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dc.contributor.authorPerveen, Ishrat-
dc.description.abstractHCAs are mutagenic and/or carcinogenic compounds detected at varying levels in the cooked meat products. Since their discovery, more than twenty, Heterocyclic Amines have been identified and quantified from high thermally cooked muscle foods. HCAs are divided in two major groups; thermic HCAs (< 100oC to > 300oC) or amino imidaz-azrenes and Pyrolytic HCAs or amino-carbolines. Muscle food originally contains three vital precursors of HCAs (IQ-compounds) i.e. amino acids, creatinine and hexoses. Dietary consumption of HCAs even at the ng/kg levels in the meat has become a vital causative factor for the development of mutagenicity and carcinogenicity in humans. Potential presence of HCAs in high temperature cooked food specifically in meats is a point of great concern for the health risk factor of Pakistani community. Pan-frying, grilling, deep frying, barbecuing, broiling etc. are common methods of cooking both at domestic as well as at restaurant levels in Pakistan. These all high thermal cooking procedures prevalent in Pakistan along with some other factors like cooking time, duration of cooking, high thermal cooking procedures, types of meat, types of cooking utensils used etc. are some of the common factors for the emergence of high concentrations of the carcinogenic/mutagenic HCAs in the foods. Research conducted on the commercially available RTE/RTC meat products from the Southeast Asian countries suggested an association between the production of potent carcinogenic heterocyclic amines and high thermal cooking of meats in country. Hence, the present study was intended to verify the presence and quantification of heterocyclic amines in differently processed chicken, mutton and beef cooked by high thermal procedures. ii During the course of this study simultaneous detection and quantification of HCAs in differently processed (microwave, pan-fried and deep-fried) ready-to-eat (RTE) chicken Kabab was determined. RTE kabab samples of four commercially available brands were analysed for simultaneous determination of HCAs using HPLCUV detector. Results revealed that highest total HCAs contents were produced by microwave cooking (0.7-35 µg/g) followed by deep-frying (1.6-22.3 µg/g) and panfrying (1.11-8.6 µg/g). Microwave cooking was found to produce highest level of IQ (nd-35µg/g) followed by deep-frying (nd-22.3µg/g) and pan-frying (0.2-7.5µg/g). Deep frying produced highest content of both PhIP and MeIQx up to 10 µg/g and 9 µg/g respectively. It can be easily speculated from these results that dietary consumption of 40g RTE chicken kabab /day indicated a relatively very high consumption of HCAs/day (up to 1.4 mg/d). To the best knowledge of the author, it is the highest known dietary consumption value of HCAs worldwide. Hence, our study presents a plausible affirmative association between the dietary consumption of HCAs and enhanced number of cancer cases. When control samples (unaided) of chicken, mutton and beef were barbecued it was found that total HCAs contents were quantified as 2707ng/g, 342.48ng/g, 575. 71ng/g respectively. Chicken was found to contain high level of PhIP contents (1987ng/g) followed by beef (526.37ng/g) and mutton (211.88ng/g). Marination of chicken, mutton and beef with turmeric (85.30%-96.97%), garlic paste (24.34%- 96.30%) and powdered red chili (36.21%-93.73%) reduced the total HCAs contents. Marination of chicken (24 h) with 2% (20g/100g) red chili (powder), 2 % kalonji, 2 % turmeric and 10% ginger paste completely inhibited the formation of PhIP. Marination of mutton for 24 h with 2% red chili (powder), 2% black pepper, 2% turmeric, 1 iii 0% ginger paste and 10% garlic paste prevented the formation of HCAs. Marination of beef (24 h) with 2% red chili (crushed), 2% red chili (powder), 2% black pepper, 2% kalonji, 2 % turmeric and 10% garlic paste reduced the formation of PhIP up to 93.32%, 100%, 100%, 87.78%, 93.78% and 68.52% respectively. These carcinogenic compounds have raised serious health concerns and made it pertinent to explore various ways to reduce, mitigate, inhibit or prevent the HCAs formation in cooked meats. Impact of various marinades, cooking duration and modes of cooking on the HCAs formation in meats at high temperatures was reviewed. The current study aimed to designate processing methodology with suitable marinade/s that may help in reducing or preventing the formation of HCAs. It was assessed through food frequency questionnaire that consumption of meat in general population and cancer patients was quite high. Cancer respondents showed high consumption tendency for chicken (81%) followed by mutton (70.56%) and beef (26.01%). Whereas findings indicated eight times high concentration of HCAs in chicken (2707 µg/g) than mutton (342.58 µg/g). Nearly half of respondents from general population indicated once a day consumption of meat (44%). Others responded for twice a day (10.4%) and thrice a day (5.40%) consumption of meat. At the same time it has also revealed the high trend of using restaurant based fast food (82.6%) and convenience based commercially available RTE/RTC meat products (58.4%) among Pakistan. The findings suffice to warn the public for HCAs presence in high thermal cooked meat products and their associated cancer risks in Pakistan and at the same time demand to shift from taste based selection of food toward health promoting feeding behaviors.en_US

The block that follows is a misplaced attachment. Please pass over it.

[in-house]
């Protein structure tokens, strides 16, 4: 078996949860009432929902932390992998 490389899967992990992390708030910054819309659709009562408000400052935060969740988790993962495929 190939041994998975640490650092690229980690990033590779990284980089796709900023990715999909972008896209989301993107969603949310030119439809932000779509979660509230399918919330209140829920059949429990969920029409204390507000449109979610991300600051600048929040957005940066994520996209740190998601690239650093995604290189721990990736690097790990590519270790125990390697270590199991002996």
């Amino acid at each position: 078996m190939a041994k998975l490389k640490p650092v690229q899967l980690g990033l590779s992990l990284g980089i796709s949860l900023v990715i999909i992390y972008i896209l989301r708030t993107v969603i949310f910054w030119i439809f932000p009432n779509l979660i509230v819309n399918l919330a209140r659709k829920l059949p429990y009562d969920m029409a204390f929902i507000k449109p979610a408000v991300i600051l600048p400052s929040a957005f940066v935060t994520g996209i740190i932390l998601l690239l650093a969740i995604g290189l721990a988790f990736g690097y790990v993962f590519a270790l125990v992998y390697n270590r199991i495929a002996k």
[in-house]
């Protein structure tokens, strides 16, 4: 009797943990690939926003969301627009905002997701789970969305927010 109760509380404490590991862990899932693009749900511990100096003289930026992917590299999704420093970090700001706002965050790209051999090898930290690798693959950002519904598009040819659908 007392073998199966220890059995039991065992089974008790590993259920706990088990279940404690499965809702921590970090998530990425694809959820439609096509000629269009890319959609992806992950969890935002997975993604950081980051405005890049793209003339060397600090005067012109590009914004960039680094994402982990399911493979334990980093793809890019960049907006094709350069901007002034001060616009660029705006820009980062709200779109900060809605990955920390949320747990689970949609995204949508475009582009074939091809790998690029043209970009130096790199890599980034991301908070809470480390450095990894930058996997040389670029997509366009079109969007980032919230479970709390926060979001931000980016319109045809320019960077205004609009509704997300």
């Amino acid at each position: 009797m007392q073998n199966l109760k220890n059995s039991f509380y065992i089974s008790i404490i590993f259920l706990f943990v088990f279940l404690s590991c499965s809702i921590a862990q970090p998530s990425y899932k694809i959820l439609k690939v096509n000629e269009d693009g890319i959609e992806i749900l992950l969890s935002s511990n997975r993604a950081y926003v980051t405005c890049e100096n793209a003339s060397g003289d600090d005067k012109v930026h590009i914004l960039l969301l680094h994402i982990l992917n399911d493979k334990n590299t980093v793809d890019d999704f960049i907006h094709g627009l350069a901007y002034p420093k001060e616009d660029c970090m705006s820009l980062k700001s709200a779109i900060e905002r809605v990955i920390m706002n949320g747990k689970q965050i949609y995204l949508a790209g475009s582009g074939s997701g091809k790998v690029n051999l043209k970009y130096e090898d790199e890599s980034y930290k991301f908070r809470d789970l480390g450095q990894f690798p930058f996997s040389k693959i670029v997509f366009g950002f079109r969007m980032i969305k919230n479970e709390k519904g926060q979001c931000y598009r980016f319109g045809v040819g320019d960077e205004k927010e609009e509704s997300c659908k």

dc.description.sponsorshipHigher Education Commission Pakistanen_US
dc.publisherUniversity of the Punjab , Lahoreen_US
dc.subjectBiological & Medical Sciencesen_US
dc.titleHeterocyclic Amines of Cooked Meats and their Associated Cancer Risks in Pakistanen_US
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